Finra Raises Pressure on Rogue Brokers and Their Firms
Wall Street’s self-regulator warned firms on Wednesday that it will focus attention in 2017 on chronically troublesome brokers and the firms that hire them.
In its annual regulatory and examination priorities letter, the Financial Industry Regulatory Authority said a newly created team of examiners will work to identify and probe the monitoring of recidivist brokers.
Examiners will “rigorously review” how brokers interact with clients, adhere to suitability rules, conduct and report outside business activities and comply with rules on private securities transactions, commissions and fees and other areas, it said.
Of particular interest to recruiters and compliance officials, the regulator plans to review supervisory procedures for hiring or retaining “statutorily disqualified” brokers and for double-checking the accuracy of their and their previous employers’ regulatory reports.
“Finra will examine firms’ due diligence on these individuals, and that will include determining whether, as part of the verification process, a firm or third-party service provider conducts a national search of reasonably available public records to verify the accuracy and completeness of the information contained in an applicant’s Form U4,” the regulator wrote.
Finra also said that its “membership application” unit will bear down on new and existing member firms and “carefully consider whether applicants [employing rogue brokers] have the experience and controls to adequately supervise these representatives.”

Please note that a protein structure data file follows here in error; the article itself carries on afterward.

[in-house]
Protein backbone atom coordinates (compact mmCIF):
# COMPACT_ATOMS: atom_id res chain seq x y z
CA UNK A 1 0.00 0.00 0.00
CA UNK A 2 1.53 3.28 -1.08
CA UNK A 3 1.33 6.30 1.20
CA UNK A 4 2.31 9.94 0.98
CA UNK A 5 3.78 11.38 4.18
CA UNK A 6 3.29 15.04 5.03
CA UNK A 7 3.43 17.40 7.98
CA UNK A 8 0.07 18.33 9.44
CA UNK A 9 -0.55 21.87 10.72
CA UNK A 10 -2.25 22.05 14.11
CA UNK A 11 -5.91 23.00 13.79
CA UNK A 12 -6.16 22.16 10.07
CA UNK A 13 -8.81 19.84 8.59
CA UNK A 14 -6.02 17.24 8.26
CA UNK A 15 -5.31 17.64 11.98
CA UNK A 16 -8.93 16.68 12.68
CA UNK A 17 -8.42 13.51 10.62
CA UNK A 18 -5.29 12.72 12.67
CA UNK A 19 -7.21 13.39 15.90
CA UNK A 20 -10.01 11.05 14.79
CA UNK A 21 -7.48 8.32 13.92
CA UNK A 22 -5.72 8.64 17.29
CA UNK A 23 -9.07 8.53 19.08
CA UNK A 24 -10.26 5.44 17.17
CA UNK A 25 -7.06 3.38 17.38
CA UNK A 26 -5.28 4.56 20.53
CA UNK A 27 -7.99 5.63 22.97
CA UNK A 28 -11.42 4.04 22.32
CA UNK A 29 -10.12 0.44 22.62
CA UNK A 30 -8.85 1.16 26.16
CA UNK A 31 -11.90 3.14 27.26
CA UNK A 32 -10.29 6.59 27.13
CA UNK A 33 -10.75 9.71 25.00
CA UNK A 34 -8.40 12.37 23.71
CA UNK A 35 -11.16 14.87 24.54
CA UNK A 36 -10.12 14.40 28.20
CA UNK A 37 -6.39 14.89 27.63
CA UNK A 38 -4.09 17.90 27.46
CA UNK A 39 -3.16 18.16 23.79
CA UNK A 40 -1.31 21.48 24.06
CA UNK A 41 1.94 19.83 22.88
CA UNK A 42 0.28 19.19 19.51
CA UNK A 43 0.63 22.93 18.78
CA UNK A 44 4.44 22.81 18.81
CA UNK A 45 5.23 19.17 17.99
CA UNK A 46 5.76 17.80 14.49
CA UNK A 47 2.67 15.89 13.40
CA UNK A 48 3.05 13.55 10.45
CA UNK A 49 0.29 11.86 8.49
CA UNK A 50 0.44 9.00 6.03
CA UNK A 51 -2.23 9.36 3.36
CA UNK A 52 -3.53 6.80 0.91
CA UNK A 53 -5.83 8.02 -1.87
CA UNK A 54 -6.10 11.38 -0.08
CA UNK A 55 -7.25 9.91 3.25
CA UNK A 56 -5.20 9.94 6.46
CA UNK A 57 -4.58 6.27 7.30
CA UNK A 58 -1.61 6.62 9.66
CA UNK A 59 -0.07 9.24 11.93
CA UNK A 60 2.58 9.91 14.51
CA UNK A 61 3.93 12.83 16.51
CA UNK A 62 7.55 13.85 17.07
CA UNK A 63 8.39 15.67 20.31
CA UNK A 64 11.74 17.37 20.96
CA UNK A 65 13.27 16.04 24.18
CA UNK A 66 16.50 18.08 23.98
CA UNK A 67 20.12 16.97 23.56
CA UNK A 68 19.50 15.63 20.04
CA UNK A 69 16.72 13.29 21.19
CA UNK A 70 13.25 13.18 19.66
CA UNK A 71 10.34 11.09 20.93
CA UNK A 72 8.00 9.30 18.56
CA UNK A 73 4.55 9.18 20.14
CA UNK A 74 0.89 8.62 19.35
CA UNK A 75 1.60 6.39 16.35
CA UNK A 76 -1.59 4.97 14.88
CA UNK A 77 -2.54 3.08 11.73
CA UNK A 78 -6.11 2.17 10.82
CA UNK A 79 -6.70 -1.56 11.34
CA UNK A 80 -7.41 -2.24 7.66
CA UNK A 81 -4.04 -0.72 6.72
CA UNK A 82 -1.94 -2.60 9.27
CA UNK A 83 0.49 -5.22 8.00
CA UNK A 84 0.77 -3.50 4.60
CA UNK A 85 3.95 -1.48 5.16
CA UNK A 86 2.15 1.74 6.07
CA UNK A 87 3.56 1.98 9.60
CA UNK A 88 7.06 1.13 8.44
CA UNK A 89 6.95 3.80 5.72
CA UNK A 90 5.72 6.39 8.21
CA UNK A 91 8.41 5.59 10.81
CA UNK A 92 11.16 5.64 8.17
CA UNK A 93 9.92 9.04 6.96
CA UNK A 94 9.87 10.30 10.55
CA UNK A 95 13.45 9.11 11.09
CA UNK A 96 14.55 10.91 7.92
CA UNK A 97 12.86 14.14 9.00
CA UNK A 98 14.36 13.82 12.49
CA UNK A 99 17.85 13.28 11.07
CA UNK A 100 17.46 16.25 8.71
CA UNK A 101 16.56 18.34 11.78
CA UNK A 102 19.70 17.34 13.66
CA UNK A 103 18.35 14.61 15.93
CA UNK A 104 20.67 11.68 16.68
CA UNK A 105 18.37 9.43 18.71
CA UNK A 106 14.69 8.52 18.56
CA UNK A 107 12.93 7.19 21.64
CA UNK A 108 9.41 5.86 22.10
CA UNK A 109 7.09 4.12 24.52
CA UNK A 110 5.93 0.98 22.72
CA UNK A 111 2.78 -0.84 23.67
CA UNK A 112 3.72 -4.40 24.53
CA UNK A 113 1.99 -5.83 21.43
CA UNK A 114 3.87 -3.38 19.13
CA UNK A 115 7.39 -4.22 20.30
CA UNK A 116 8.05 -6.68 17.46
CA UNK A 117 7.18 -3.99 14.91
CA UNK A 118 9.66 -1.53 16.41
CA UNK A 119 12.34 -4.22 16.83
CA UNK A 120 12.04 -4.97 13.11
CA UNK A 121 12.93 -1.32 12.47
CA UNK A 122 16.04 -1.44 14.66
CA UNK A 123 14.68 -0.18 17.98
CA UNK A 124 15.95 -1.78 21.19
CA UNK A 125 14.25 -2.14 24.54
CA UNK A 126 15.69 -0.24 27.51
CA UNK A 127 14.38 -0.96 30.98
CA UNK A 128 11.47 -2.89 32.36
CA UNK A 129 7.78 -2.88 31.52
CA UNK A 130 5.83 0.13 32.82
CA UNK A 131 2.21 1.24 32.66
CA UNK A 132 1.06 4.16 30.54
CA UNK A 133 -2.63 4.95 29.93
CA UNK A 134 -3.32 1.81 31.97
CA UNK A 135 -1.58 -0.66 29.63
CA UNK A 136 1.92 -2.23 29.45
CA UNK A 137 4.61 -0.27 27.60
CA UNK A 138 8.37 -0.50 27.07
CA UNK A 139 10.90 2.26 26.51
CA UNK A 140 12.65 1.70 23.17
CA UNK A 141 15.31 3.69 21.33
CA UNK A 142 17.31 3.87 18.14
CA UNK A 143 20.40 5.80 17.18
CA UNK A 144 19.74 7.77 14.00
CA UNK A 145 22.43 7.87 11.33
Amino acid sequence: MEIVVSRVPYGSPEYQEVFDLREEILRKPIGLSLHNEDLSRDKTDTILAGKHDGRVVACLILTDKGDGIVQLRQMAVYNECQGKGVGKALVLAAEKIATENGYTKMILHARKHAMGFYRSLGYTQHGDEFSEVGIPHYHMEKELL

The issue of brokers who jump from firm to firm gained prominence last year following three studies focusing on firms that disproportionately hire brokers with questionable histories. One academic study found that more than 7% of brokers have misconduct records, and fingered several independent brokerage firms as well as Oppenheimer & Co, Wells Fargo and UBS Financial as surpassing the averages.
Craig McCann, whose firm Securities Litigation and Consulting Group published another study critical of both firm due diligence and of Finra’s past efforts to expose bad brokers, was skeptical about the regulator’s new approach.
“Finra doesn’t need to go sleuthing around firms, it just needs to report the information it already has,” McCann, who testifies as an expert witness on behalf of investors, wrote in an e-mail. “Bad brokers and the firms which employ them would be out of the industry in six months.”
In other areas, Finra said protecting elderly investors from abusive sales practices and unsuitable investment products will remain a top examination priority, as will its review of cybersecurity systems and liquidity risk management.
However, it underscored its primary concern by leading its 11-page priorities letter with the subject of “High-risk and Recidivist Brokers.”